GOAL 1

ACADEMIC DISTINCTIVENESS AND QUALITY

Enhance our distinctive learning experience to produce talented graduates with the knowledge and skills essential for critical thinking, meaningful civic engagement, international competency, an appreciation for the arts, lifelong learning and the ability to lead and adapt in a rapidly changing world.

Objective C
Recruit and retain a nationally/internationally recognized diverse, learning centered faculty and staff.

  • Environmental Health and Safety collaborated with a Libyan pharmacologist to develop safety-related training materials for his university.

Objective D
Enhance the quantity and quality of dialogue with our various communities to ensure our academic relevance and distinctiveness.

  •  Environmental Health and Safety earned the Golden Spoke award from Disability Services for promoting independence and full participation for people with disabilities as a result of an internship provided to a student from the Office of Disability Services.
  • Environmental Health and Safety participated in a partnership alliance to design a Scientific and Industrial Laboratory Management Operations and Safety Certification process for the Nigerian government.

GOAL 2

EDUCATIONAL ATTAINMENT

Enhance student access to and successful participation in higher education through quality and innovative instruction and student life programs that increase graduation and career placement for a diverse student body.

Objective A
Improve the enrollment and retention of direct-from-high-school, graduate and nontraditional student populations.

  • The Rinzler Student Sports Complex and Mulhollan Field opened, enhancing the quality of life for all students.

Objective B
Enhance the academic success of students.

  • Environmental Health and Safety staff helped develop curriculum for the Ohio Department of Health’s general X-ray machine operator course offered through the Biomedical Engineering Department.
  • Department of Environmental Health and Safety staff served as adjunct professors or guest lecturers in the Departments of Earth and Environmental Sciences, Chemistry, Community Health, and Pharmacology.
  • Environmental Health and Safety provided training to hundreds of university faculty and staff on safety topics ranging from animal handling to hazardous materials.
  • Human Resources, in partnership with Organizational Development and Learning, provided a variety of trainings for employees and supervisors.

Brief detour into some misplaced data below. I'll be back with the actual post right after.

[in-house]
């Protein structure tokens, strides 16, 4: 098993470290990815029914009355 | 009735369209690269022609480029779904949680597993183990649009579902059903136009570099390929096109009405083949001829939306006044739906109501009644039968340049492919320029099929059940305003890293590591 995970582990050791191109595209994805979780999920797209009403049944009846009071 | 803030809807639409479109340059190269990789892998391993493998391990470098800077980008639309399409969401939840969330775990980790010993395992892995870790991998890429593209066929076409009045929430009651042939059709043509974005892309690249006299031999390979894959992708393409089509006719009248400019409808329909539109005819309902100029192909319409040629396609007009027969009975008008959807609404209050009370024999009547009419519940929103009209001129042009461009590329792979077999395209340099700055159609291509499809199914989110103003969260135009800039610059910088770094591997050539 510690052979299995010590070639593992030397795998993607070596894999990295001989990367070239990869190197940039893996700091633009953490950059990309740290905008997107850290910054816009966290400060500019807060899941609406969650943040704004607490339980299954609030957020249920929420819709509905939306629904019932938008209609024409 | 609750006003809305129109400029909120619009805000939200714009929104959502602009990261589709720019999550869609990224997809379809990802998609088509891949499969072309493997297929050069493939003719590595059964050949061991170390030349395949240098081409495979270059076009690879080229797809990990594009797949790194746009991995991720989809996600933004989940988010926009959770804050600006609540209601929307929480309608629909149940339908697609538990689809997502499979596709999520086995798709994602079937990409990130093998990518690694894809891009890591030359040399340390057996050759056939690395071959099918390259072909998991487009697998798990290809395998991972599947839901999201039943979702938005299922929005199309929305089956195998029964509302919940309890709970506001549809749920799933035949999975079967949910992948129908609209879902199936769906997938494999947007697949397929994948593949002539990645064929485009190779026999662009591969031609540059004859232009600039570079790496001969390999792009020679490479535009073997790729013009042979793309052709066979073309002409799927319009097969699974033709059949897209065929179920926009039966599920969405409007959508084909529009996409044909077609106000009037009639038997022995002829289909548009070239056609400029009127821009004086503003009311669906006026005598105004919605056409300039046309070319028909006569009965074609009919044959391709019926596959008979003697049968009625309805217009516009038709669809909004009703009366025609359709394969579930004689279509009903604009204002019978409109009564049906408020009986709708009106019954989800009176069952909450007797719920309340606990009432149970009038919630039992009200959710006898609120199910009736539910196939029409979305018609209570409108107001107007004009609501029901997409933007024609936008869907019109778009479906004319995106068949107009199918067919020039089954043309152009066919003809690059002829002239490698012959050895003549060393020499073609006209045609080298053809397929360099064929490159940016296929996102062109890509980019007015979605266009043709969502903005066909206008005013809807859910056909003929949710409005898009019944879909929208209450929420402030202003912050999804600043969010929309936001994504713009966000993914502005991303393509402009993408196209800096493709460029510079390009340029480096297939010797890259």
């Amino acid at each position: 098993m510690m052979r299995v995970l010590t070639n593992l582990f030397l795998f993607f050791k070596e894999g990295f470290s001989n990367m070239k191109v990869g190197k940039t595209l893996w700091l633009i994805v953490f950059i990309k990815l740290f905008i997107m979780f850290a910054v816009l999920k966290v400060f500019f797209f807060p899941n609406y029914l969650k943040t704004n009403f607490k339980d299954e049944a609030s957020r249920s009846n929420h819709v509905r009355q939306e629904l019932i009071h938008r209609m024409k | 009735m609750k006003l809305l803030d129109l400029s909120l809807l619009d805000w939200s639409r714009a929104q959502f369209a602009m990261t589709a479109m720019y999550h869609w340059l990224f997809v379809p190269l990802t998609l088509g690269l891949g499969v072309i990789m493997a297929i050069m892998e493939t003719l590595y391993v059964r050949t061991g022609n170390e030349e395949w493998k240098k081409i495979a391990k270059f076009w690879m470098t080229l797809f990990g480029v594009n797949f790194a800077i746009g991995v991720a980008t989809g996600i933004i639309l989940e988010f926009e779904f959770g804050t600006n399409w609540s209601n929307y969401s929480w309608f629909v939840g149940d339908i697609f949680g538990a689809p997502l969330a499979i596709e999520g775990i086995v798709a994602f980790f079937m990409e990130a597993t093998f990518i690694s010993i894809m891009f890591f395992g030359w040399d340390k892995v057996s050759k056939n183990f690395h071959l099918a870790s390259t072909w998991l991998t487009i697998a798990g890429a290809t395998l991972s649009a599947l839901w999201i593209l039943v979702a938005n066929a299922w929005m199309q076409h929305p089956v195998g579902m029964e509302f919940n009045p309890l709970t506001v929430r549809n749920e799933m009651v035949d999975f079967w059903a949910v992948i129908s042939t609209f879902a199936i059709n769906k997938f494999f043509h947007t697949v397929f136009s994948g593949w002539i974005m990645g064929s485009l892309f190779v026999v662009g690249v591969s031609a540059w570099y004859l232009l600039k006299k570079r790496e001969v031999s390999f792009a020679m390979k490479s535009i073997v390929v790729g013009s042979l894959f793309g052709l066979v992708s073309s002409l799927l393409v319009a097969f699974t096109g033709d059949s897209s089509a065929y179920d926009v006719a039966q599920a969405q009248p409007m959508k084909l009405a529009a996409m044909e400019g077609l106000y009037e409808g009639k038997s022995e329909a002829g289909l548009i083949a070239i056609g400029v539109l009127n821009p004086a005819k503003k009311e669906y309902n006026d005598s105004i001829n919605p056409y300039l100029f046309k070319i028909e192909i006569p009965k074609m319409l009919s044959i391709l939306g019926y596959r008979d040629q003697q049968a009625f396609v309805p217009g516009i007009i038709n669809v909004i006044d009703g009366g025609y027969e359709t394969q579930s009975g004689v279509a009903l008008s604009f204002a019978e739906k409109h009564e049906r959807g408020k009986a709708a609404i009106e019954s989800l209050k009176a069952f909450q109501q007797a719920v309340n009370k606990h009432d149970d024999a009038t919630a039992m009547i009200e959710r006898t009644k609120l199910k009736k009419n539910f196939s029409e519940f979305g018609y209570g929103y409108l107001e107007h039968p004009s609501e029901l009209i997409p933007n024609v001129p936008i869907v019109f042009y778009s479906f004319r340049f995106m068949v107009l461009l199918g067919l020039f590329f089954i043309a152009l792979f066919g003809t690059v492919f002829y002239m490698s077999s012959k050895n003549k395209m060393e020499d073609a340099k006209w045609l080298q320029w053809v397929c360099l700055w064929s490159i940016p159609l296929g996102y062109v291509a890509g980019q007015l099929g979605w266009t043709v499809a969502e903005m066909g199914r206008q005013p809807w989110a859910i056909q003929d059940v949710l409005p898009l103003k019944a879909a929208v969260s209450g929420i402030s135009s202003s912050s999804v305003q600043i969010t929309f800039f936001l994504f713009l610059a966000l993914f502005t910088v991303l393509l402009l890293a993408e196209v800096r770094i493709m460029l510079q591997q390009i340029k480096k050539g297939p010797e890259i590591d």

• The Office of Business and Fiscal Affairs invited a group of finance students to participate in a bond pricing and sale to provide a unique experiential learning opportunity.

Objective C
Develop effective educational processes to assist students in meeting post-graduate career and educational goals.

  • The Department of Environmental Health and Safety and the Department of Earth and Environmental Sciences created internship opportunities for students. 

GOAL 3

RESEARCH AND INNOVATION

Expand our scholarship in innovative and targeted ways to address regional, national and global needs.

Objective A
Build a national and international research reputation

  • Environmental Health and Safety, Engineering and Construction, and Facilities Planning and Development regularly participated in the Dayton Regional STEM School’s job shadowing activities.
  • Environmental Health and Safety student internships led to discovery and improvement of unsafe conditions.
  • Environmental Health and Safety collaborated on a grant proposal to work on scientific and technological breakthroughs for the world’s most pressing health problems.

Objective B
Enhance Research and Sponsored Programs infrastructure, leading to more external funding.

  • The Department of Environmental Health and Safety was granted renewal of the university’s radioactive materials use license, fulfilling required major revisions and updates to the program.

GOAL 4

COMMUNITY TRANSFORMATION

Provide leadership to promote and support social, cultural and economic development within the region through our collaborations with local, state, national and global partners.

Objective A
Increase the opportunities within the curriculum for community engagement.

  • The Department of Environmental Health and Safety staff, working with the American Society of Safety Engineers Kitty Hawk Chapter, created a Wright State student chapter to help students develop professional skills and prepare them for careers in the safety field.
  • The Office of Business and Fiscal Affairs involved faculty, staff, administration, students, alumni, and community member in a $25 million bond sale.
  • Environmental Health and Safety participated in the U.S. Department of State’s International Visitor Leadership Program as a panel participant with an Arabian Gulf delegation focused on public wellness programs.

Objective B
Enhance the university’s presence with the Dayton/West Central Ohio regions, and beyond, in ways that benefit communities.

  • Environmental Health and Safety received Ohio EPA Water and Wastewater Continuing Education Provider status for its Understanding the Hazard Communication Standard and Laboratory Safety training programs.